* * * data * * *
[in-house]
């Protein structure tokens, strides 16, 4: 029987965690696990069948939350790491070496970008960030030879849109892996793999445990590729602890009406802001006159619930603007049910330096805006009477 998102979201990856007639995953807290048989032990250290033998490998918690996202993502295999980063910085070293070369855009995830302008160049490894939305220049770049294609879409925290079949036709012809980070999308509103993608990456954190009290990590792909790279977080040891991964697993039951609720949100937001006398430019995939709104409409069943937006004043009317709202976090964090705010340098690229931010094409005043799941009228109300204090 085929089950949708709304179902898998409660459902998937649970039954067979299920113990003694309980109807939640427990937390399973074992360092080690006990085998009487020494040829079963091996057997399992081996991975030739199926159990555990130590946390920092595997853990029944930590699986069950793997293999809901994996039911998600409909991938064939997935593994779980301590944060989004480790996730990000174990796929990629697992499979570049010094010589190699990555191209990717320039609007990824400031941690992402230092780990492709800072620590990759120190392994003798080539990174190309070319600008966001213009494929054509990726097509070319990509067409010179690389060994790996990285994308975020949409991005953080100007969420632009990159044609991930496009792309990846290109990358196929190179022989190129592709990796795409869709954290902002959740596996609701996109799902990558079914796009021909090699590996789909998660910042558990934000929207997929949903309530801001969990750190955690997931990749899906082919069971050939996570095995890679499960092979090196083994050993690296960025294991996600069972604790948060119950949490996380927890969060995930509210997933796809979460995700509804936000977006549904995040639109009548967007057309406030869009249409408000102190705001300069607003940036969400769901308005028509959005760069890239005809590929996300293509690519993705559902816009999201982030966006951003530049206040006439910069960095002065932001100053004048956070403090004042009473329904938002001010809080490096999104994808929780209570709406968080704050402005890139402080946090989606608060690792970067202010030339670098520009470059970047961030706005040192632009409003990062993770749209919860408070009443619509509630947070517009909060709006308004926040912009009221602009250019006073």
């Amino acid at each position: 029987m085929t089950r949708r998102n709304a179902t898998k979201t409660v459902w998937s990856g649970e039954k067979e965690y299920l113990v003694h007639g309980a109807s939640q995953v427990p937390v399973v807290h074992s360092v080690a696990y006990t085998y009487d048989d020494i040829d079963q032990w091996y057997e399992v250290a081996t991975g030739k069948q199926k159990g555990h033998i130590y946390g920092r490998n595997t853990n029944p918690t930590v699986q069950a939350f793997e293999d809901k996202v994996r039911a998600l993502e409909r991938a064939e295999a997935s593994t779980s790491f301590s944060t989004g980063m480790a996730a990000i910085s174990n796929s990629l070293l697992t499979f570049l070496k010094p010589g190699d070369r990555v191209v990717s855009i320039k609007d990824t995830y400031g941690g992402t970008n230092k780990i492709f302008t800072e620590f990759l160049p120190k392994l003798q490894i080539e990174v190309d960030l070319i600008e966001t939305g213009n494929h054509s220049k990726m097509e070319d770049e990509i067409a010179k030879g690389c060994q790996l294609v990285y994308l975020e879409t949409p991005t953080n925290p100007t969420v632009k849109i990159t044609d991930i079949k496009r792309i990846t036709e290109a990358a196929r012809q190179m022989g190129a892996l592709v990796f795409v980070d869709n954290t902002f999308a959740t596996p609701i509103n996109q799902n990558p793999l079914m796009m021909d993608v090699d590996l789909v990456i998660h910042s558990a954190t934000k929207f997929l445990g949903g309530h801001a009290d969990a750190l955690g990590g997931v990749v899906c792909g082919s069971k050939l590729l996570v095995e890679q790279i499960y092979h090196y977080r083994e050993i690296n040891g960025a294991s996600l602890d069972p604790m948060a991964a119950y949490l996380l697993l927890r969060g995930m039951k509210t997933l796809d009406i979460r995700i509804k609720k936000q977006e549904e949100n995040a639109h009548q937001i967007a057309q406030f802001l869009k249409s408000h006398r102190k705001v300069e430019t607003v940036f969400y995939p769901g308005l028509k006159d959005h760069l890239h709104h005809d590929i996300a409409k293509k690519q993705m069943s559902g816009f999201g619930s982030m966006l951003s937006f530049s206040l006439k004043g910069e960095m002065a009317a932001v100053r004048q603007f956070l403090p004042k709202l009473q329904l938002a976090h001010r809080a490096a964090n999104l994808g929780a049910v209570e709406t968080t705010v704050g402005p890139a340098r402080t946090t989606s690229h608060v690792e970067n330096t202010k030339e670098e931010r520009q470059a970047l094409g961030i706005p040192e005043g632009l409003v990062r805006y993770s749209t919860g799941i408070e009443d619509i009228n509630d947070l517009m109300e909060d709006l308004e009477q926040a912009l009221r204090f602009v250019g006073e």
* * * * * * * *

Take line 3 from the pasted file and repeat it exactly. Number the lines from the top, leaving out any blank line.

């Amino acid at each position: 029987m085929t089950r949708r998102n709304a179902t898998k979201t409660v459902w998937s990856g649970e039954k067979e965690y299920l113990v003694h007639g309980a109807s939640q995953v427990p937390v399973v807290h074992s360092v080690a696990y006990t085998y009487d048989d020494i040829d079963q032990w091996y057997e399992v250290a081996t991975g030739k069948q199926k159990g555990h033998i130590y946390g920092r490998n595997t853990n029944p918690t930590v699986q069950a939350f793997e293999d809901k996202v994996r039911a998600l993502e409909r991938a064939e295999a997935s593994t779980s790491f301590s944060t989004g980063m480790a996730a990000i910085s174990n796929s990629l070293l697992t499979f570049l070496k010094p010589g190699d070369r990555v191209v990717s855009i320039k609007d990824t995830y400031g941690g992402t970008n230092k780990i492709f302008t800072e620590f990759l160049p120190k392994l003798q490894i080539e990174v190309d960030l070319i600008e966001t939305g213009n494929h054509s220049k990726m097509e070319d770049e990509i067409a010179k030879g690389c060994q790996l294609v990285y994308l975020e879409t949409p991005t953080n925290p100007t969420v632009k849109i990159t044609d991930i079949k496009r792309i990846t036709e290109a990358a196929r012809q190179m022989g190129a892996l592709v990796f795409v980070d869709n954290t902002f999308a959740t596996p609701i509103n996109q799902n990558p793999l079914m796009m021909d993608v090699d590996l789909v990456i998660h910042s558990a954190t934000k929207f997929l445990g949903g309530h801001a009290d969990a750190l955690g990590g997931v990749v899906c792909g082919s069971k050939l590729l996570v095995e890679q790279i499960y092979h090196y977080r083994e050993i690296n040891g960025a294991s996600l602890d069972p604790m948060a991964a119950y949490l996380l697993l927890r969060g995930m039951k509210t997933l796809d009406i979460r995700i509804k609720k936000q977006e549904e949100n995040a639109h009548q937001i967007a057309q406030f802001l869009k249409s408000h006398r102190k705001v300069e430019t607003v940036f969400y995939p769901g308005l028509k006159d959005h760069l890239h709104h005809d590929i996300a409409k293509k690519q993705m069943s559902g816009f999201g619930s982030m966006l951003s937006f530049s206040l006439k004043g910069e960095m002065a009317a932001v100053r004048q603007f956070l403090p004042k709202l009473q329904l938002a976090h001010r809080a490096a964090n999104l994808g929780a049910v209570e709406t968080t705010v704050g402005p890139a340098r402080t946090t989606s690229h608060v690792e970067n330096t202010k030339e670098e931010r520009q470059a970047l094409g961030i706005p040192e005043g632009l409003v990062r805006y993770s749209t919860g799941i408070e009443d619509i009228n509630d947070l517009m109300e909060d709006l308004e009477q926040a912009l009221r204090f602009v250019g006073e």